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Acquired vanA- and vanB-mediated glycopeptide resistance has been well described in Enterococcus faecalis and Enterococcus faecium, and high-level vanA-mediated resistance has been described for Enterococcus gallinarum and Enterococcus casseliflavus (3, 5). However, reports of vanB-mediated resistance in E. gallinarum are sporadic: 2 isolates from Switzerland (6) (one patient was cocolonized with vanB E. faecium), one isolate from Australia (10), and an isolate in one poultry carcass from Sicily (7). We write to report a further case of an infection by a strain of Enterococcus gallinarum containing both vanB and vanC1 genes in an Australian hospital.
The patient, a 67-year-old female, had undergone single-lung transplant for end-stage chronic obstructive pulmonary disease. Postoperative complications included pulmonary hemorrhage in the native lung, chylothorax, persisting infiltrates within the donor lung, and systemic inflammatory response syndrome; prolonged mechanical ventilation was required in the intensive care unit (ICU). Multiresistant methicillin-resistant Staphylococcus aureus (MRSA) was cultured from bronchoalveolar lavage fluid on day 10, vancomycin was commenced, and treatment continued for more than 6 weeks because tracheal aspirates and bronchial washings remained culture positive and histological sections of transbronchial biopsies showed acute epithelial inflammation. Trough vancomycin levels were maintained at >15 mg/liter for this entire period, except for 6 days when acute renal failure mandated treatment interruption.
Rectal swab screening for carriage of vancomycin-resistant enterococci (VRE) was performed 1 week posttransplant with negative results. One month after admission, repeat rectal screening for VRE resulted in the isolation of an enterococcus from an Enterococcosel agar plate (BBL, Cockeysville, MD) containing 6 mg/liter vancomycin. The isolate had typical gram morphology and was pyrrolidonyl peptidase positive. A vancomycin MIC of 32 mg/liter and teicoplanin MIC of 0.125 mg/liter were suggestive of a vanB genotype. The presence of a vanB determinant was confirmed by multiplex PCR using the LightCycler VRE detection kit (Roche Molecular Systems, Branchburg, NJ). However, the isolate was subsequently identified by Vitek 2 Compact (bioMerieux, Marcy l'Etoile, France) as E. gallinarum, and motility was demonstrated. To resolve the discrepancy between the phenotypic and genotypic tests, repeat identification was performed using API 20 Strep (bioMerieux, Marcy l'Etoile, France), resulting in an identification of E. faecium, although E. gallinarum was given as a possibility if vancomycin resistance had been demonstrated.
As the Roche VRE detection kit only detects vanA, vanB, and vanB2 and -3 determinants, and to eliminate the possibility of a mixed culture, further phenotypic and genotypic tests were performed. A single colony was used both for the inoculation of VRE chromogenic media and for performance of identification and resistance gene typing by in-house nucleic acid amplification methods (4, 8). Growth and color reactions on Chrom ID VRE (bioMerieux, Marcy l'Etoile, France) and Brilliance VRE (Oxoid, Basingstoke, United Kingdom) indicated that the isolate was a vancomycin-resistant E. faecium strain. However, the in-house multiplex PCRs demonstrated both a lack of E. faecalis and E. faecium genetic elements and the presence of vanB and vanC1 determinants. Finally, 16S rRNA sequencing of the isolate was undertaken at a local reference laboratory (Microbiological Diagnostic Unit, University of Melbourne), showing the closest matches to strains of E. gallinarum and E. casseliflavus. The lack of pigment confirmed the isolate as a vanB E. gallinarum strain. A review of all VRE-positive rectal screens from our ICU 3 months pre- and postisolation of this E. gallinarum isolate failed to identify any other cases.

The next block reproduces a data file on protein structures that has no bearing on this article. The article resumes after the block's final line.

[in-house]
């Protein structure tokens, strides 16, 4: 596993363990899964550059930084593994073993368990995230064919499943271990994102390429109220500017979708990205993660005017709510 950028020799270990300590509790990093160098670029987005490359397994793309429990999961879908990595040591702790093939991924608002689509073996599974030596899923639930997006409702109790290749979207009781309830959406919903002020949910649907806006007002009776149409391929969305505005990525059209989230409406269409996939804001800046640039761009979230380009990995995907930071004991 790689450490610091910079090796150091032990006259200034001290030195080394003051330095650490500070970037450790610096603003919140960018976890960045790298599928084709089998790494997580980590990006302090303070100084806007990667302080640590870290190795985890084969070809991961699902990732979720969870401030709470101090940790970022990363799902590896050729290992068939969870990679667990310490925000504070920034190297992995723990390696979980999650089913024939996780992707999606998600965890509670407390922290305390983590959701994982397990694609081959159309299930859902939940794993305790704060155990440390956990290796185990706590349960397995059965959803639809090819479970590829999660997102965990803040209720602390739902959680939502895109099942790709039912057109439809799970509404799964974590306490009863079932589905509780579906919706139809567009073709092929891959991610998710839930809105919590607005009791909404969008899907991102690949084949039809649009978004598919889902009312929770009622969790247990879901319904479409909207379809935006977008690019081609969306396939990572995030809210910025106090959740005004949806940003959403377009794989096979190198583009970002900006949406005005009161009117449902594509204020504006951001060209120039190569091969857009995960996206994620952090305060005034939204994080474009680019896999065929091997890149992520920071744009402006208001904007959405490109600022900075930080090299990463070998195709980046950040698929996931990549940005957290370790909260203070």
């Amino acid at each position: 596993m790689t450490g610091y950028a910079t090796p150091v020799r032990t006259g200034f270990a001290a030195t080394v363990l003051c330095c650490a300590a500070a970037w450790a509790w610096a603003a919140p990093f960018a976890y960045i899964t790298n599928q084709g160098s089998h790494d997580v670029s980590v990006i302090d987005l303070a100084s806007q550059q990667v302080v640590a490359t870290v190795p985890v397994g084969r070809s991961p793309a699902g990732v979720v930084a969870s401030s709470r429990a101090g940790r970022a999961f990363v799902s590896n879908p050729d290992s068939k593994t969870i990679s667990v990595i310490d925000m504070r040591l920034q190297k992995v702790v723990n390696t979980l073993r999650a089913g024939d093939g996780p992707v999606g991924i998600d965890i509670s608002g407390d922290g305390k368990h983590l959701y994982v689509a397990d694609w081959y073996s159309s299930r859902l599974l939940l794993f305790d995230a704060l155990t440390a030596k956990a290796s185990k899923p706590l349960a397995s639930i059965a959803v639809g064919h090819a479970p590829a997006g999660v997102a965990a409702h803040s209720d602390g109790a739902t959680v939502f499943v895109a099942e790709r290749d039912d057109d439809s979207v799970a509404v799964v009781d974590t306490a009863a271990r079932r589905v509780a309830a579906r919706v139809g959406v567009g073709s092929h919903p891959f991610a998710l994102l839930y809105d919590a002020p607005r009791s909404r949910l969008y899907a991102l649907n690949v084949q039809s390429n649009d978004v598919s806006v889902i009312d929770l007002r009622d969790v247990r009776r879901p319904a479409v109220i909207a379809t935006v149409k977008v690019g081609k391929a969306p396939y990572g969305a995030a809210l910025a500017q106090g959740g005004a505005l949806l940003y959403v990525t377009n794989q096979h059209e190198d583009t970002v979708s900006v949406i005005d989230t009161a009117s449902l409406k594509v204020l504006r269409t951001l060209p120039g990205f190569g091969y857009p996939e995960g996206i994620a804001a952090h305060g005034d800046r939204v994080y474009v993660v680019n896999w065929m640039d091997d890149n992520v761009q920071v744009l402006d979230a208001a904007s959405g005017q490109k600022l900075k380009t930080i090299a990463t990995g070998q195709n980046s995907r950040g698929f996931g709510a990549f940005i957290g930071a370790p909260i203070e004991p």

Previous reports have identified discrepancies between phenotypic and genotypic test results, particularly for E. faecium and E. gallinarum (6, 9). E. gallinarum is a relatively uncommon isolate from humans, although Australian surveillance has identified it at a higher frequency than other regions (1). It has the potential for nosocomial spread and infection outbreaks (2). Our case highlights the ability of E. gallinarum to acquire resistance elements in the same way as other enterococci, particularly when under antibiotic selection pressure. Speciation of enterococci in the laboratory has implications for hospital epidemiology, and confirmation of E. gallinarum requires multiple processes.
Published ahead of print on 31 March 2010.